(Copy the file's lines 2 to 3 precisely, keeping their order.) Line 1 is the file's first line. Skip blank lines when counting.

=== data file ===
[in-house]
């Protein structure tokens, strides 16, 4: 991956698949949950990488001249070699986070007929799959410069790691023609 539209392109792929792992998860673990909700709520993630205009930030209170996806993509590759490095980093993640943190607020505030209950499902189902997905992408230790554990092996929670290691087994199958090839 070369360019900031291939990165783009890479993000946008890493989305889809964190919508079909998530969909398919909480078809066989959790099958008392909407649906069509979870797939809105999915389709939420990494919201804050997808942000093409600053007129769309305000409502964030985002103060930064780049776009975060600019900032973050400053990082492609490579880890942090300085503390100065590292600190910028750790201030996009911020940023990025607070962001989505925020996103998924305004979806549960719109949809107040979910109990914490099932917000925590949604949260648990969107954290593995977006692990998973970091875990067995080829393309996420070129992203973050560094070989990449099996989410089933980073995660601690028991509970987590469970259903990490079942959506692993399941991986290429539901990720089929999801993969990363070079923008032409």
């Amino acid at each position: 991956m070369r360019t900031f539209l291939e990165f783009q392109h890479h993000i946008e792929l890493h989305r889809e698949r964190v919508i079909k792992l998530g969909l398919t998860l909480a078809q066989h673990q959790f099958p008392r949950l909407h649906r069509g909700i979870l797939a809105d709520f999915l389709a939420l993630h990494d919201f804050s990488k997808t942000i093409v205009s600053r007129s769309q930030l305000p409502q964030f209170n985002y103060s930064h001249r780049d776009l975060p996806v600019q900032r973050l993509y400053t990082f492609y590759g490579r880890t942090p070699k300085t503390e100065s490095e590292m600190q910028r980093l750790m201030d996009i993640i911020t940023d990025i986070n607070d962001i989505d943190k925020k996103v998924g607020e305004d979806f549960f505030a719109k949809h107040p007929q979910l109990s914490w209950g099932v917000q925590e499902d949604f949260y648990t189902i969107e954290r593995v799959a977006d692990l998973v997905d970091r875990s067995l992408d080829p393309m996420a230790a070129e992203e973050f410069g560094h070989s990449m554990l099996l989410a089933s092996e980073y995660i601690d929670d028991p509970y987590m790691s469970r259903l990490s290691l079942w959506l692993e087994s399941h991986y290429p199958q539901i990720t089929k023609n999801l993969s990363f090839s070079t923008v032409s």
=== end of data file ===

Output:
């Protein structure tokens, strides 16, 4: 991956698949949950990488001249070699986070007929799959410069790691023609 539209392109792929792992998860673990909700709520993630205009930030209170996806993509590759490095980093993640943190607020505030209950499902189902997905992408230790554990092996929670290691087994199958090839 070369360019900031291939990165783009890479993000946008890493989305889809964190919508079909998530969909398919909480078809066989959790099958008392909407649906069509979870797939809105999915389709939420990494919201804050997808942000093409600053007129769309305000409502964030985002103060930064780049776009975060600019900032973050400053990082492609490579880890942090300085503390100065590292600190910028750790201030996009911020940023990025607070962001989505925020996103998924305004979806549960719109949809107040979910109990914490099932917000925590949604949260648990969107954290593995977006692990998973970091875990067995080829393309996420070129992203973050560094070989990449099996989410089933980073995660601690028991509970987590469970259903990490079942959506692993399941991986290429539901990720089929999801993969990363070079923008032409």
């Amino acid at each position: 991956m070369r360019t900031f539209l291939e990165f783009q392109h890479h993000i946008e792929l890493h989305r889809e698949r964190v919508i079909k792992l998530g969909l398919t998860l909480a078809q066989h673990q959790f099958p008392r949950l909407h649906r069509g909700i979870l797939a809105d709520f999915l389709a939420l993630h990494d919201f804050s990488k997808t942000i093409v205009s600053r007129s769309q930030l305000p409502q964030f209170n985002y103060s930064h001249r780049d776009l975060p996806v600019q900032r973050l993509y400053t990082f492609y590759g490579r880890t942090p070699k300085t503390e100065s490095e590292m600190q910028r980093l750790m201030d996009i993640i911020t940023d990025i986070n607070d962001i989505d943190k925020k996103v998924g607020e305004d979806f549960f505030a719109k949809h107040p007929q979910l109990s914490w209950g099932v917000q925590e499902d949604f949260y648990t189902i969107e954290r593995v799959a977006d692990l998973v997905d970091r875990s067995l992408d080829p393309m996420a230790a070129e992203e973050f410069g560094h070989s990449m554990l099996l989410a089933s092996e980073y995660i601690d929670d028991p509970y987590m790691s469970r259903l990490s290691l079942w959506l692993e087994s399941h991986y290429p199958q539901i990720t089929k023609n999801l993969s990363f090839s070079t923008v032409s």